Jubilant crowds packed the streets of La Paz Sunday to celebrate the abrupt resignation of Bolivian President Evo Morales, Latin America’s longest serving leader, after weeks of protest over his disputed re-election.
“THIS is my only flag,” shouted a young masked man in a white helmet, waving the Bolivia’s red, yellow and green emblem. Nearby, a group of people worked to lower the “whipala”, a checkered flag that represents indigenous cultures.
For Morales, the country’s first democratically elected indigenous leader, it also became a symbol of his long and controversial time at the top — nearly 14 years.
Police took down the “whipala” from major public buildings, including the Legislative Palace, the Electoral Tribunal and the General Police Command.
Shortly before, the right-wing civic leader who commanded the popular rebellion over a disputed election in October that gave Morales a fourth term, Luis Fernando Camacho, kept his promise to enter the old government palace with a symbolic letter of resignation for Morales in one hand and a Bible in the other.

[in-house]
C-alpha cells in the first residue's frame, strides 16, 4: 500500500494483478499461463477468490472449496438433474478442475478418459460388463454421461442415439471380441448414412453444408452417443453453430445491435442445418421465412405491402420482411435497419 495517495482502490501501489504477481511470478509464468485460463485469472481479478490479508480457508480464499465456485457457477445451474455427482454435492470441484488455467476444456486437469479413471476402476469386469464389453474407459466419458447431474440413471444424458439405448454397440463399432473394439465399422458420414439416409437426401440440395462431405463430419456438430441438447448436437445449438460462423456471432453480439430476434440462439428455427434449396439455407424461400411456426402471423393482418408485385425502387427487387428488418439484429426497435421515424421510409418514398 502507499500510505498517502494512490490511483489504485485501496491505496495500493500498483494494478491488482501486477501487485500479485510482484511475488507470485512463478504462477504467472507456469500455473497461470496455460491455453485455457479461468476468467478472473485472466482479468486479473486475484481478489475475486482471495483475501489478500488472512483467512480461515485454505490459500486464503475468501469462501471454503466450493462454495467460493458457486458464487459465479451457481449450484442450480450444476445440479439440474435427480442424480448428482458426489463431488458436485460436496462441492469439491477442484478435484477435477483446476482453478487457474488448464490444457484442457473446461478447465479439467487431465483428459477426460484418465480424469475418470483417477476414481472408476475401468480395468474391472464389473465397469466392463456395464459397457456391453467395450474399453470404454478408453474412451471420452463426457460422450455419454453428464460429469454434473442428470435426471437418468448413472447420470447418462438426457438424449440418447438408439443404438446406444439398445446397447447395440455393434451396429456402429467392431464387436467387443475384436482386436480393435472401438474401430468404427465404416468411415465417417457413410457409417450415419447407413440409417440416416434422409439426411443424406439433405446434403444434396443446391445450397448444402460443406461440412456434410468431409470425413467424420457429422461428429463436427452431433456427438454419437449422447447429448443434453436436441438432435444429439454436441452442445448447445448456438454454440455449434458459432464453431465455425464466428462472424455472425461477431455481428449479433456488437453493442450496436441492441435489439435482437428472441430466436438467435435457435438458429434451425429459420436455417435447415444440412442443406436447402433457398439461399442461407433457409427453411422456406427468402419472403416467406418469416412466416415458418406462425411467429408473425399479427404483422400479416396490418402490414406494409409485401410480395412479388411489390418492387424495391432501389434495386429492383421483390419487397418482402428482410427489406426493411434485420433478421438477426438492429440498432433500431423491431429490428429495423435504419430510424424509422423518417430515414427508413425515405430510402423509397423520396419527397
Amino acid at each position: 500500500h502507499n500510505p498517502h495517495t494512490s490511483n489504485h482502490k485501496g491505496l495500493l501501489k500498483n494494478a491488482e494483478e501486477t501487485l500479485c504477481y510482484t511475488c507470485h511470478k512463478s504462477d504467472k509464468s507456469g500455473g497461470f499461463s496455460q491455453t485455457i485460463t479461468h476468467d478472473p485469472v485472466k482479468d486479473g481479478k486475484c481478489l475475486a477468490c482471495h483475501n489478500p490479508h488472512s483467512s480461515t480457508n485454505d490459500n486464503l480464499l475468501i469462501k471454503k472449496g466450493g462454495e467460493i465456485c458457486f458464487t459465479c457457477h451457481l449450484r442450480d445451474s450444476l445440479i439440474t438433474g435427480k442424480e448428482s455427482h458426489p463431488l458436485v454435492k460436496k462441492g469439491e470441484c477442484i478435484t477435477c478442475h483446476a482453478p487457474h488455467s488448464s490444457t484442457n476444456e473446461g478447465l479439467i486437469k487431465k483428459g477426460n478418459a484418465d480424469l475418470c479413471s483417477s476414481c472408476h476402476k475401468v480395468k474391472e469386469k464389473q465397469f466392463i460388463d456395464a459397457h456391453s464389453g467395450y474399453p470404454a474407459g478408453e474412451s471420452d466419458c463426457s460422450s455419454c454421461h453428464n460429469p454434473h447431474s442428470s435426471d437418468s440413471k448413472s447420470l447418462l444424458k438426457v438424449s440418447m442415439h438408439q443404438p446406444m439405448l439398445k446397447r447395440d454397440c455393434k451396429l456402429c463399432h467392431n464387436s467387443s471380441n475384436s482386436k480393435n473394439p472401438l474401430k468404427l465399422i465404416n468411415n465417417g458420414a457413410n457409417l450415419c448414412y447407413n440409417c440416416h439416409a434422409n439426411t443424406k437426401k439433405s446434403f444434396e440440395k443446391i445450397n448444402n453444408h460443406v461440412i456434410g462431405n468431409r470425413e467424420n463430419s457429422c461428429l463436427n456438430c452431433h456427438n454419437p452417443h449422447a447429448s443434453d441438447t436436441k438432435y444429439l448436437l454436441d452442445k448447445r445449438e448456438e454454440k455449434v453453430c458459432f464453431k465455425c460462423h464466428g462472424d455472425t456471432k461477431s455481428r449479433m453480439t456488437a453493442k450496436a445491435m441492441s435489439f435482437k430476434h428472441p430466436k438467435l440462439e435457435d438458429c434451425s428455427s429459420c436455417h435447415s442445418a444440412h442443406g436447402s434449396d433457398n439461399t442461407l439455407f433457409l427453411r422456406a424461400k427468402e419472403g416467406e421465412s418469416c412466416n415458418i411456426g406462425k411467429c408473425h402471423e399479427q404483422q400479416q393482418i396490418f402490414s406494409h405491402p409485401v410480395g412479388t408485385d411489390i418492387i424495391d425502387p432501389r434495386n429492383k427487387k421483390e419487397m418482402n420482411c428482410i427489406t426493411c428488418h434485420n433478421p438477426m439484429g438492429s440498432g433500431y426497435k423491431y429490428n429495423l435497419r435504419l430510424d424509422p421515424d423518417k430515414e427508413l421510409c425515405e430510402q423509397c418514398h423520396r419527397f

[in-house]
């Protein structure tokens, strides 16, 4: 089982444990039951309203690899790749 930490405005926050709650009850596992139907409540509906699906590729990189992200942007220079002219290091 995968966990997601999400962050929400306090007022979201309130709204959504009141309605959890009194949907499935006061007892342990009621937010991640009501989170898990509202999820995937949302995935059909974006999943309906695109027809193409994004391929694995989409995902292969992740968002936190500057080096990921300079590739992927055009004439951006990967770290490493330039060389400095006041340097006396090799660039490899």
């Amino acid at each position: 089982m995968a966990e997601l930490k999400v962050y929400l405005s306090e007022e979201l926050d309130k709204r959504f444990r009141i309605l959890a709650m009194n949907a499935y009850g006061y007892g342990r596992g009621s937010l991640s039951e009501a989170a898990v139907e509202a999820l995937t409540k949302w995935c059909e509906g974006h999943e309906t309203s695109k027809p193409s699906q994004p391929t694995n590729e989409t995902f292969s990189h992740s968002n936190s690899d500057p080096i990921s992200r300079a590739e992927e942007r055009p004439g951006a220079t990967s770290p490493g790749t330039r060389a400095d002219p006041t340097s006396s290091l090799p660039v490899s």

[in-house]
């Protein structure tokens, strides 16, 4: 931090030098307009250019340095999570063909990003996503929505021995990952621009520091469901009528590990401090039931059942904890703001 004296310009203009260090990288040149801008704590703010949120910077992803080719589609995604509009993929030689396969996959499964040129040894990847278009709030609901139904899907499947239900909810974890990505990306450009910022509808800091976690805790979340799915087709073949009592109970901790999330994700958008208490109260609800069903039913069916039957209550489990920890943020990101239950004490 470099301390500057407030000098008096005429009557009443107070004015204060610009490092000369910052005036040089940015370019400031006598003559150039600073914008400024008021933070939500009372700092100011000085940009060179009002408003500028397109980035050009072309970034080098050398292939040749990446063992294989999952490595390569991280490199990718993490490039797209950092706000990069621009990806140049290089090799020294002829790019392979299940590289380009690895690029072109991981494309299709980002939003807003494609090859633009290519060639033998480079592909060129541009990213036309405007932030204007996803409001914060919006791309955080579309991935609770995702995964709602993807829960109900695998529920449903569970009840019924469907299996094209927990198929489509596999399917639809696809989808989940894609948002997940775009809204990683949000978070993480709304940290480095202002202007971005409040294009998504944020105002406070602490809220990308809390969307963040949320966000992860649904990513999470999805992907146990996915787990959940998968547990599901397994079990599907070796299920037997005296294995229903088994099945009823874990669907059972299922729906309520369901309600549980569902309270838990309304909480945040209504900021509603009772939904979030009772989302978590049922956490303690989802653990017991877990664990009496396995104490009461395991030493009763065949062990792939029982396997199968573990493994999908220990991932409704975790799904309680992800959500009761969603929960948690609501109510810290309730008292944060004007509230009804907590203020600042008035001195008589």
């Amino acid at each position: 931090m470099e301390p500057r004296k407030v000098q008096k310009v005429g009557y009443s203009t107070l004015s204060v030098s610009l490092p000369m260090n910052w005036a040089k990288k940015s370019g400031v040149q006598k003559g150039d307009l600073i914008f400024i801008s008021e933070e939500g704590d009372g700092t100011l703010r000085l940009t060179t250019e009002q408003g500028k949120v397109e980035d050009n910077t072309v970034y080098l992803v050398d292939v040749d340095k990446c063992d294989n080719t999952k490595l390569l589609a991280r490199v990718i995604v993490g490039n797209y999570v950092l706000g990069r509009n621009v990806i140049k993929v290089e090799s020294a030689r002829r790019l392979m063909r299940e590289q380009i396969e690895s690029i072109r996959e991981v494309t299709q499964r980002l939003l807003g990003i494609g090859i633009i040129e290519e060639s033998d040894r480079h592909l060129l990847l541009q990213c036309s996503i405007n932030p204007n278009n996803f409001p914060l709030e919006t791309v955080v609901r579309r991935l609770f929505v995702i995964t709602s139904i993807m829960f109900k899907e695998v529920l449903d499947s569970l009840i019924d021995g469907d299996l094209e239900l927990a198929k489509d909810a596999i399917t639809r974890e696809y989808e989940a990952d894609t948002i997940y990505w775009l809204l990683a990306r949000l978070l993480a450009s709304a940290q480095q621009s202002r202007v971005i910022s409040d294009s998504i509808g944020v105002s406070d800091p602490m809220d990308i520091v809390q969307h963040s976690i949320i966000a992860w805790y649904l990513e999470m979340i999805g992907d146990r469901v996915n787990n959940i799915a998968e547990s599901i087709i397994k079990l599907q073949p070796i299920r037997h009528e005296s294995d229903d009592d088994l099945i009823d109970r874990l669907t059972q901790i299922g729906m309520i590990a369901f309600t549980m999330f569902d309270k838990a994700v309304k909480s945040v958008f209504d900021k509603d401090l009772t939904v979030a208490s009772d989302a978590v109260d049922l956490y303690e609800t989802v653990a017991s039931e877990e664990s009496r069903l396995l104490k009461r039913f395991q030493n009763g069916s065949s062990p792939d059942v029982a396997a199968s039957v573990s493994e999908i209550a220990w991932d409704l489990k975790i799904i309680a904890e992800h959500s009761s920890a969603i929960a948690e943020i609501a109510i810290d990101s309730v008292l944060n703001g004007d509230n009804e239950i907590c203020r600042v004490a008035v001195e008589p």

“This is totally glorious for us. We are so, so very happy, and long live democracy,” banker Ricardo Revilla, 37, told AFP.
Nearby on a corner of Murillo Square, riot police who a few days ago were repressing student demonstrators cheering alongside the same people.
– Police kneel, pray –
Across the country, in lowland Santa Cruz, 900 kilometers (560 miles) east of La Paz, a woman waved the three-color flag while thanking “God for ridding us of the ‘dictator,” as his adversaries began calling Morales.
“We are glad that democracy is returning after so much tyranny,” said one young man who declined to give his name.
Police officers from the region prayed on their knees in front of the door of the Cathedral.
Elated cheers of “Viva Bolivia” replaced the chants that echoed next to barricades near the government house.
In the city of Sucre, a group of people gathered in the Plaza de Armas, where the republic was founded in 1825, singing the national anthem.
“We’d die rather live as slaves,” says one stanza.
Morales’ fate was sealed after the armed forces and police on Sunday urged him to resign. On Friday, police officers rebelled and started siding with the opposition in the streets.
“The coup (d’etat) has been carried out,” said vice president, Alvaro Garcia Linera, who accompanied Morales in his message to the nation in which he announced his resignation. Garcia Linares did, too.
If he had not been assigned the win in the October election, Morales would have been due to leave power on January 22, at the end of his current five-year term.
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